How to Find Love in a Bookshop by Veronica Henry (Pamela Dorman Books/ Viking, 2016)
☆☆☆/5 (3/5 stars)
“After all, a town without a bookshop was a town without a heart.” Veronica Henry, How to Find Love in a Bookshop
Emilia Nightingale is brought home from teaching English abroad by her father Julius’s death. Julius was the proprietor of Nightingale Books, a bookshop in Peasebrook–an idyllic country village in the Cotswolds. Emilia decides to take his place in running the shop and in so doing uncovers just how many lives Julius had touched. While Emilia finds herself overwhelmed with attempts to fill his shoes, several stories of grief and love all connected to the bookshop begin to unfold around her.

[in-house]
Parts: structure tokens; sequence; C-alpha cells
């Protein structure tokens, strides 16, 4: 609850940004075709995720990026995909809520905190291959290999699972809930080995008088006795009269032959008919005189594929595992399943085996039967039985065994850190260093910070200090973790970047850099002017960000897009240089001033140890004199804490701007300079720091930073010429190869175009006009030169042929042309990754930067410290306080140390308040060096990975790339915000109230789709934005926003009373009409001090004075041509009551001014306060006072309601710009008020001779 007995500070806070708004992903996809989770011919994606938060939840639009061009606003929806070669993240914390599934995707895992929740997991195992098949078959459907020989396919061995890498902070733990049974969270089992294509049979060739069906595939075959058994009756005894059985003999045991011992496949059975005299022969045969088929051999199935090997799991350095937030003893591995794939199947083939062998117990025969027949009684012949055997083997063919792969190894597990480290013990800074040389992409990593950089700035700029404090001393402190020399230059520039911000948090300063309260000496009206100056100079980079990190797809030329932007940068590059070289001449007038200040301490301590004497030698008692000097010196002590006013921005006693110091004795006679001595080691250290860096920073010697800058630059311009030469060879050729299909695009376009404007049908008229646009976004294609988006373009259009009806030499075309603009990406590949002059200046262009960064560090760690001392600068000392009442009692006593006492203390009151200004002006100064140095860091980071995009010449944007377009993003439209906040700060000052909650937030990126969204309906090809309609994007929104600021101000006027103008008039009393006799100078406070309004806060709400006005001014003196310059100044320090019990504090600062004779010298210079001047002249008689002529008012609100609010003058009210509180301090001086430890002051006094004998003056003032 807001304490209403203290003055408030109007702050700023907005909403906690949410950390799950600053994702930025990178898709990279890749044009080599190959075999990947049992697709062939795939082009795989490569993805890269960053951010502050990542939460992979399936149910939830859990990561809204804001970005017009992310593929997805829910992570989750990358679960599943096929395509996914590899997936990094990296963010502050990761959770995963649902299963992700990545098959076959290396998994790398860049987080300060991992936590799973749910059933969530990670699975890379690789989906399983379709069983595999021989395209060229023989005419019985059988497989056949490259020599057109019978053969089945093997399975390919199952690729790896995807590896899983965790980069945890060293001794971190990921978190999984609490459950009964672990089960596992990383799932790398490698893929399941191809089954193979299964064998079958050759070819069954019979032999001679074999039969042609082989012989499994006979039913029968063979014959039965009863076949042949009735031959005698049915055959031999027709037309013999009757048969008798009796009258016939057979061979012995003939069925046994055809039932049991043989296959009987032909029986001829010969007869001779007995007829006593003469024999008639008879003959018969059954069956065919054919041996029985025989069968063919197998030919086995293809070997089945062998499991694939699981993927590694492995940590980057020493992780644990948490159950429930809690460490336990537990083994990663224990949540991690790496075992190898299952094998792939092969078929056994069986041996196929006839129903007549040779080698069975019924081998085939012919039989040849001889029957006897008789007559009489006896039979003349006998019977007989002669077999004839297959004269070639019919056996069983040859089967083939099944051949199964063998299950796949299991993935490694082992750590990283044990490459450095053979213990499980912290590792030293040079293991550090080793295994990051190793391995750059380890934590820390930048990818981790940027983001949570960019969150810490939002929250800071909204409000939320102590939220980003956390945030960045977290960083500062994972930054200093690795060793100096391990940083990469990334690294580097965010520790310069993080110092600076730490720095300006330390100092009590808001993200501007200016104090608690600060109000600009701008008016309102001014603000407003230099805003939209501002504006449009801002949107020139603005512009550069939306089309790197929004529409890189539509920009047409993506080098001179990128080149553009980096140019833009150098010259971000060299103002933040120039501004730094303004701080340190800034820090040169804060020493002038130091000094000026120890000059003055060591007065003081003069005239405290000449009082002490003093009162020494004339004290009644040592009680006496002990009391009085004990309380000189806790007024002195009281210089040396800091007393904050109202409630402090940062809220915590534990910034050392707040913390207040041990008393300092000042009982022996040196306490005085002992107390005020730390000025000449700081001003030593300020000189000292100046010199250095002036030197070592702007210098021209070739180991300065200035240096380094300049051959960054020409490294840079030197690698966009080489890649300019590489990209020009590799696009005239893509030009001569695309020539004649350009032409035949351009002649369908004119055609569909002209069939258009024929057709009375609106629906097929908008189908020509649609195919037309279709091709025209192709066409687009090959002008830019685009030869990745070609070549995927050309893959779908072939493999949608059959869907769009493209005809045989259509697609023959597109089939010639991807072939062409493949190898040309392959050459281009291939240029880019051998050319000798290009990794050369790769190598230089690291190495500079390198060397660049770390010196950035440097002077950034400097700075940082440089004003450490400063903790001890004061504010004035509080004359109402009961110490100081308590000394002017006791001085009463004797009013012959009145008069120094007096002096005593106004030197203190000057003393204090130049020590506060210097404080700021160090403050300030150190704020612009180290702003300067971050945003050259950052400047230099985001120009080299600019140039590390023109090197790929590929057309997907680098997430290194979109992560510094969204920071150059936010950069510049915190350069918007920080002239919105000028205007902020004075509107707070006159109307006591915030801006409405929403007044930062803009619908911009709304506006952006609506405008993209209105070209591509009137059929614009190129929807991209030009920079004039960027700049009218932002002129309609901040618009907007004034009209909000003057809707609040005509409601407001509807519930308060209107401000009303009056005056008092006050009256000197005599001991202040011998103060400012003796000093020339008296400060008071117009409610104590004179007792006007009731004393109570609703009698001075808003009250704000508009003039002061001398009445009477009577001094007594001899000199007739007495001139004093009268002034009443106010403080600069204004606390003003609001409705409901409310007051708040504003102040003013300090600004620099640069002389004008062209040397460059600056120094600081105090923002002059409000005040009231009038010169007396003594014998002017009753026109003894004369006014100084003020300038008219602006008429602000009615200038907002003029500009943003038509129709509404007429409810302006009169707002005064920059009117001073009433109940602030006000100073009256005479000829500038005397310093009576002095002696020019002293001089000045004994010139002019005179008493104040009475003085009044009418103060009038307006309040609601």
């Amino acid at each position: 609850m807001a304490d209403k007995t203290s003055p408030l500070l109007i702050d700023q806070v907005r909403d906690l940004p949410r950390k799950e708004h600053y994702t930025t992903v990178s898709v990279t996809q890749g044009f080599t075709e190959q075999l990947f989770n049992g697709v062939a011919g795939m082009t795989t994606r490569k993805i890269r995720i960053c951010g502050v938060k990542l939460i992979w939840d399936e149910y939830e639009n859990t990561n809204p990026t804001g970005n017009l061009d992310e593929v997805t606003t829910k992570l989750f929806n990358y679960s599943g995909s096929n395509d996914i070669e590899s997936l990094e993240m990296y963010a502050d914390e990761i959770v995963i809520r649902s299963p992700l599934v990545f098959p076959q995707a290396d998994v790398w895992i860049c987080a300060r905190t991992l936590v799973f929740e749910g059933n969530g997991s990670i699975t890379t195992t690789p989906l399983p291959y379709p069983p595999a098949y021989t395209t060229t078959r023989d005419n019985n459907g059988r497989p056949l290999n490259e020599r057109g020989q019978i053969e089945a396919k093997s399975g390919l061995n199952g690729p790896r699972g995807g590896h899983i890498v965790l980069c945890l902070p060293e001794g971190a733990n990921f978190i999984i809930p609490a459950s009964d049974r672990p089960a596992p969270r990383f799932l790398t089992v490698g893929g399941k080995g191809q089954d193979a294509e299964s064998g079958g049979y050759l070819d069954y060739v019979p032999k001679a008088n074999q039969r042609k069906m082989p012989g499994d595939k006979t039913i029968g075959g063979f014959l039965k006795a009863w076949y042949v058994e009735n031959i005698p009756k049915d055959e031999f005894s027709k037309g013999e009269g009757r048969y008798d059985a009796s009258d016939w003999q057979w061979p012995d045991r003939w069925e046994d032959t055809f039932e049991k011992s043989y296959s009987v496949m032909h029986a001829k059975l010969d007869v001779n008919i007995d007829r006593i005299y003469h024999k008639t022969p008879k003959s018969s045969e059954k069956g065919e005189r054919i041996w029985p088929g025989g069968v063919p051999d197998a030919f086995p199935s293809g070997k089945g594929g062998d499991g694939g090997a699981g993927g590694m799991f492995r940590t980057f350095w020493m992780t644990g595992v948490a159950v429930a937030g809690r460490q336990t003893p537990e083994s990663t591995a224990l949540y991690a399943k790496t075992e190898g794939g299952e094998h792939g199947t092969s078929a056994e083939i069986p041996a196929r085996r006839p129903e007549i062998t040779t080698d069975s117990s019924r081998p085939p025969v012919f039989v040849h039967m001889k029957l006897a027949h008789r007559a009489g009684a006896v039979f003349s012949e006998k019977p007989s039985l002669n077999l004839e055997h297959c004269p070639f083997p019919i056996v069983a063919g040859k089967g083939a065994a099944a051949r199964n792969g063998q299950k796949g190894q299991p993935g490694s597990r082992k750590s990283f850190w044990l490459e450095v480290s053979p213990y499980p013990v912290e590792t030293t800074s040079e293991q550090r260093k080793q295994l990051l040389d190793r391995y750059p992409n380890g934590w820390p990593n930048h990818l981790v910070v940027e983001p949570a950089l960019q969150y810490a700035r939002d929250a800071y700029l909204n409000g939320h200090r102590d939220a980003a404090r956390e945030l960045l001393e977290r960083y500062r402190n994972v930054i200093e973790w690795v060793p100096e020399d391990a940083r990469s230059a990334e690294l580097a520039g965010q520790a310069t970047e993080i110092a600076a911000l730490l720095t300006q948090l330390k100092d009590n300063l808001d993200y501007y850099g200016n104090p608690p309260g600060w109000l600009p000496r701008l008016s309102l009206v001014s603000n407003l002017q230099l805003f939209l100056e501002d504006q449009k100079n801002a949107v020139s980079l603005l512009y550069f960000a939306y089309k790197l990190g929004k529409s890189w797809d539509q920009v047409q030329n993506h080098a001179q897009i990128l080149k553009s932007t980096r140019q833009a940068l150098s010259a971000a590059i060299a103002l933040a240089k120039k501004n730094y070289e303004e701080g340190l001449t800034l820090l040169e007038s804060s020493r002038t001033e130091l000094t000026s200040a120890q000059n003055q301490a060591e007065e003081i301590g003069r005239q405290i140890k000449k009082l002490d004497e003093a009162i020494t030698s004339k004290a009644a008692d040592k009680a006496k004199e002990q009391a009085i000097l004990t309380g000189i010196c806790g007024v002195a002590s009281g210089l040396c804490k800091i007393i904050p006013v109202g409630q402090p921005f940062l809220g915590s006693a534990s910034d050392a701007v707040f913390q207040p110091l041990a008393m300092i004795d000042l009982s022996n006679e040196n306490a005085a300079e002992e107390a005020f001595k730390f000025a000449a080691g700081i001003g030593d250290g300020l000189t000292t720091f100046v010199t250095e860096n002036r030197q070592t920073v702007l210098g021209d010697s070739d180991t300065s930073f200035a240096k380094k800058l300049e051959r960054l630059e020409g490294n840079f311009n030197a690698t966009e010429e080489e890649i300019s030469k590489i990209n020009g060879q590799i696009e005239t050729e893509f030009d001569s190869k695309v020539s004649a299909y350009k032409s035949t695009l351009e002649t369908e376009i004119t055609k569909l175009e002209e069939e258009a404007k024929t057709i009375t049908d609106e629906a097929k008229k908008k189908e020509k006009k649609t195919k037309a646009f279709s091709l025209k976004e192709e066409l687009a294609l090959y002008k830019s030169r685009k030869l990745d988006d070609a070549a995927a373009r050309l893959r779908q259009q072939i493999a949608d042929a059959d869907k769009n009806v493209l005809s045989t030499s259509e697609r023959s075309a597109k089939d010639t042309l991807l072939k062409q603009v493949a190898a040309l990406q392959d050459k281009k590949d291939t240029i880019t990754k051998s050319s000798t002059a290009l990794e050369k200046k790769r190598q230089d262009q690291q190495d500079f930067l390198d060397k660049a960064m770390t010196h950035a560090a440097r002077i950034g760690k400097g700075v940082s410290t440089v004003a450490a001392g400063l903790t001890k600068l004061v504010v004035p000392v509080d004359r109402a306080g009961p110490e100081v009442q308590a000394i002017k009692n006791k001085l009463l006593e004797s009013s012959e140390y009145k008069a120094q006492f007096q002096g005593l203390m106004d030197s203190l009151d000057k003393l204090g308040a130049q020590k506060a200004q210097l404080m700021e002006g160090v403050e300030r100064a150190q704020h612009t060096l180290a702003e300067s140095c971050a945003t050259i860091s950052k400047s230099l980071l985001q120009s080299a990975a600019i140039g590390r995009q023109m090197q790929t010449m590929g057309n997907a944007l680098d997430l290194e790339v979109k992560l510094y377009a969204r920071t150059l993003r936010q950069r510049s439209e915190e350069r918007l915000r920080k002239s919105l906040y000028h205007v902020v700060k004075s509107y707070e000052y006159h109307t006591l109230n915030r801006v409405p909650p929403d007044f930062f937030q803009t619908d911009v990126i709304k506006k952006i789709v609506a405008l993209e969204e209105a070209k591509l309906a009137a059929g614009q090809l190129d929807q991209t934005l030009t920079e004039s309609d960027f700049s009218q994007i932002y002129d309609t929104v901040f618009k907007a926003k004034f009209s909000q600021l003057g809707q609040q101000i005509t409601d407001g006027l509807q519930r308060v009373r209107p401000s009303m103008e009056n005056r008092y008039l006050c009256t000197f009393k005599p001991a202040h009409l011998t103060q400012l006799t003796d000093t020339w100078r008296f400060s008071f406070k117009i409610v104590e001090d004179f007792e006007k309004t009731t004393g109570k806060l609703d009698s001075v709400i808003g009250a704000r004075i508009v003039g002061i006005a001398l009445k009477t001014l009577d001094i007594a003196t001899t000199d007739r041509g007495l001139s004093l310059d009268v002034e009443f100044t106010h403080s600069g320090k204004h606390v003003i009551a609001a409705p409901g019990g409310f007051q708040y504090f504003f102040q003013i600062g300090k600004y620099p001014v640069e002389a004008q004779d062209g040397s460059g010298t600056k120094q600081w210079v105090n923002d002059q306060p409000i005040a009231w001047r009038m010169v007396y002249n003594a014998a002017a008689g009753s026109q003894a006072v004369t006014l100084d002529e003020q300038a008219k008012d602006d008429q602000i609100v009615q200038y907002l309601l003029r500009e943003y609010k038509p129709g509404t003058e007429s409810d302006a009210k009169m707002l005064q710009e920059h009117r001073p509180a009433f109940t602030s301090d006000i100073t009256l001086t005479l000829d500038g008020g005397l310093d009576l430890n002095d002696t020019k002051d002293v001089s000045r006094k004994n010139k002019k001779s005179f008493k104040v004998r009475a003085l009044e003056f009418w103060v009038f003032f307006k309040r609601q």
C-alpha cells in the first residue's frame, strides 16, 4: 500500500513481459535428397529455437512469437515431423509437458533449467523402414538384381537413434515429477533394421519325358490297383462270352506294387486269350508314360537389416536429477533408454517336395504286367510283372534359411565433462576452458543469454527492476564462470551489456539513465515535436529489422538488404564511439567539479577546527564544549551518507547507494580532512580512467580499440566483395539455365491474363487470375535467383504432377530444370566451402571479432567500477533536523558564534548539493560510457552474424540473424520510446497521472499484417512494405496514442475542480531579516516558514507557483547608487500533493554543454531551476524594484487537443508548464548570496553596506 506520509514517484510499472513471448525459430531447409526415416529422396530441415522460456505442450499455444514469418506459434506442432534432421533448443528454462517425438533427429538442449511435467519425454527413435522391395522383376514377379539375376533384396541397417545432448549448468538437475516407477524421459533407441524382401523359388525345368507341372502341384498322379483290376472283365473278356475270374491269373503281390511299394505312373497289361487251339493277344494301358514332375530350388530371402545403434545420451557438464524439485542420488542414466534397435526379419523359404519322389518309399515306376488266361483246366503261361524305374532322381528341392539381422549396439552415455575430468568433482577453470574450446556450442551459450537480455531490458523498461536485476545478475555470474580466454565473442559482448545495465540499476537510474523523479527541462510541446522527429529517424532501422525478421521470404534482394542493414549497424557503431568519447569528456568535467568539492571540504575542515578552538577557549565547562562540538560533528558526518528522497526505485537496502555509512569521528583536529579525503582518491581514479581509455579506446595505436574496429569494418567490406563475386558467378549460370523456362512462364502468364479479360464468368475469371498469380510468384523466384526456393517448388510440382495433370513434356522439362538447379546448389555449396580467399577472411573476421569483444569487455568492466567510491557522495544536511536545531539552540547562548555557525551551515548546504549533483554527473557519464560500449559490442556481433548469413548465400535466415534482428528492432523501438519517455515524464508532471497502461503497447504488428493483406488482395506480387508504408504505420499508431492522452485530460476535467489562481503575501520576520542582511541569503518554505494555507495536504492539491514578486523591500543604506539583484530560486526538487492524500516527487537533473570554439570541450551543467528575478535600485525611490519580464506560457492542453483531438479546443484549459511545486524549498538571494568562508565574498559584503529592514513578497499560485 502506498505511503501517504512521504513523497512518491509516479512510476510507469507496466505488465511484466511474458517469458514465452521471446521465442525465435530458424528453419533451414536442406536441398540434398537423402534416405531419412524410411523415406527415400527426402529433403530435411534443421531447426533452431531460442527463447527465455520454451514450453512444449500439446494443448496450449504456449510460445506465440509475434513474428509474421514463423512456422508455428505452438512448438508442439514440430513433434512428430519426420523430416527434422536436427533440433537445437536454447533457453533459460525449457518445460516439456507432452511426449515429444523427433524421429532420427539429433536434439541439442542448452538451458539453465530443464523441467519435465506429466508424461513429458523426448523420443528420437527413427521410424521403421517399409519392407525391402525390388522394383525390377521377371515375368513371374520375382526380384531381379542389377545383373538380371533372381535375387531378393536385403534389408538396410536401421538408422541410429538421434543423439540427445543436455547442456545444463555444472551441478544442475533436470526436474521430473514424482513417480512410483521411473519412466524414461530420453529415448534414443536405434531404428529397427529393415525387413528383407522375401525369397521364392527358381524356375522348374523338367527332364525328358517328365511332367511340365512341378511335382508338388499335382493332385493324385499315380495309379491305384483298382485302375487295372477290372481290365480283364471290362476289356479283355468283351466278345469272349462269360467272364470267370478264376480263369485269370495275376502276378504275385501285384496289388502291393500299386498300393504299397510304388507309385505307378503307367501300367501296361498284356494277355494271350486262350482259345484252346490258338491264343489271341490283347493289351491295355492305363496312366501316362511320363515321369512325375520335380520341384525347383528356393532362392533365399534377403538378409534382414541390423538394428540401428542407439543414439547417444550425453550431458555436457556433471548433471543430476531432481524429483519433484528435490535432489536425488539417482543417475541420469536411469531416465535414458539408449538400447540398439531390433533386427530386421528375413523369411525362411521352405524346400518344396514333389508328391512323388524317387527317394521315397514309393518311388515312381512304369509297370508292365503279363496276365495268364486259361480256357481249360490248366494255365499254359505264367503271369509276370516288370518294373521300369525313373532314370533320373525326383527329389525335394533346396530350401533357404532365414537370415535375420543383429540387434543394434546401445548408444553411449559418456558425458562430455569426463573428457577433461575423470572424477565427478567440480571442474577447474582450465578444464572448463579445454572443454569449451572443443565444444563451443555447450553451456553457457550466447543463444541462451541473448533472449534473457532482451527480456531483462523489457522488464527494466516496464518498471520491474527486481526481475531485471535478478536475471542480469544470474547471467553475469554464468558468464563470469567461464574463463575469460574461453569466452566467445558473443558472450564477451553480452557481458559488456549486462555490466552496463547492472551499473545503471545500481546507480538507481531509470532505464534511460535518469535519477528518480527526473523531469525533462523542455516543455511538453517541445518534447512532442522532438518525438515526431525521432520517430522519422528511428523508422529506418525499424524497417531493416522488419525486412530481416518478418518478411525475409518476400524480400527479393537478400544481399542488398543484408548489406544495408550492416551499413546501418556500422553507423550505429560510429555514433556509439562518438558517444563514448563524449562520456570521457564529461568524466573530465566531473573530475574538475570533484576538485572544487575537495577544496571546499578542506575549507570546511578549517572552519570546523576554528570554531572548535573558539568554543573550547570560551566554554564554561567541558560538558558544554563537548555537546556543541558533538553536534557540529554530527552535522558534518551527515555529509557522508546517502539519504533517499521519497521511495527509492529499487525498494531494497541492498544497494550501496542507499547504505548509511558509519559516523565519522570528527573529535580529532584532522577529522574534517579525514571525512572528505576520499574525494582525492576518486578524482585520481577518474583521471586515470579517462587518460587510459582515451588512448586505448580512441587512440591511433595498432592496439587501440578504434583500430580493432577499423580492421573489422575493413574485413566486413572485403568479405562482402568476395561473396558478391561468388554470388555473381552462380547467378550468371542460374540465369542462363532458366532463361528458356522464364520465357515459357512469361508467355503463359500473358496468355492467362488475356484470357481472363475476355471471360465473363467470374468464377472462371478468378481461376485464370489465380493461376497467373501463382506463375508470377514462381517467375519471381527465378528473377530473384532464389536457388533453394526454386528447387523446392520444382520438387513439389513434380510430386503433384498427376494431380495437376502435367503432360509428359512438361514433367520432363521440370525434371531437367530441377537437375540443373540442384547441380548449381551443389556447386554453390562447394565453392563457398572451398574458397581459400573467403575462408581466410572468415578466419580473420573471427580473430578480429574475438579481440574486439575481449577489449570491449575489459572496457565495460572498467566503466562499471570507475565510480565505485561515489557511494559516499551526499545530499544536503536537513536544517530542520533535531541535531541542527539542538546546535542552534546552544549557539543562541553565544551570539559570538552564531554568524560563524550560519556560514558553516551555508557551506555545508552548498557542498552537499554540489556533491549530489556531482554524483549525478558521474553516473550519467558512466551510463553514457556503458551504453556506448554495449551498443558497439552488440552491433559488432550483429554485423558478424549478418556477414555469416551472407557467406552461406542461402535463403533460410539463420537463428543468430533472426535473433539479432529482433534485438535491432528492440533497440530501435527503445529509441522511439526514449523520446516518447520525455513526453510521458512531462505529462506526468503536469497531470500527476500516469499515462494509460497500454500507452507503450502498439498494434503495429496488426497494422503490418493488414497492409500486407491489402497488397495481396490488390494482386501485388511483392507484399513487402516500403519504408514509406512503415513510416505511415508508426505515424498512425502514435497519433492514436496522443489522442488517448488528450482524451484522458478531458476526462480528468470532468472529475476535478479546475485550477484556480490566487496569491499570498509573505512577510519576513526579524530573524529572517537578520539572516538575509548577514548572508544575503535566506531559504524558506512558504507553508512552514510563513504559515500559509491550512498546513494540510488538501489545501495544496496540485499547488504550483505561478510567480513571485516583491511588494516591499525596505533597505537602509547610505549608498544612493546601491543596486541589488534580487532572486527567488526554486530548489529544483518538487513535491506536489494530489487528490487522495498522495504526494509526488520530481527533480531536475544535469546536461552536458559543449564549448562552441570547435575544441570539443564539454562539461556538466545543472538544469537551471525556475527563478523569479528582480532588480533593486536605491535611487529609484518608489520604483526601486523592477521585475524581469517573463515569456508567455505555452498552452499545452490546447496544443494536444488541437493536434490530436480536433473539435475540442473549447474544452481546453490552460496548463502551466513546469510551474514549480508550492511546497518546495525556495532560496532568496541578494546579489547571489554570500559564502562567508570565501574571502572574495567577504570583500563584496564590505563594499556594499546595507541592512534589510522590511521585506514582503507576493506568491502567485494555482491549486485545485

The book was a darling concept: simple and sweet through and through. The way Henry approached the story, which on the surfaces seems to be no more than a love story was unique. As the reader begins to traverse Emilia’s grief, they are taken into her backstory, then they are shown through the numerous lives of those in the community who her father touched over the years, all culminating in several love stories taking shape around the bookshop and their connections with it.
Overall, I found the book just okay. Due to there being so many stories happening at once, I never got to actually sink my teeth into any one of them or get to know the characters. It was overall surface level and rather boring. I also found the marketing of it as “perfect for bibliophiles” a gimmick as books took a total backseat throughout. I so badly wanted this to be one of those books I return to as a fun read from time to time, but it won’t be.
I think one can take the book for what it is at face value: a cute read that skims the surface and one that a person picks up once and says “okay, that was nice, moving on.”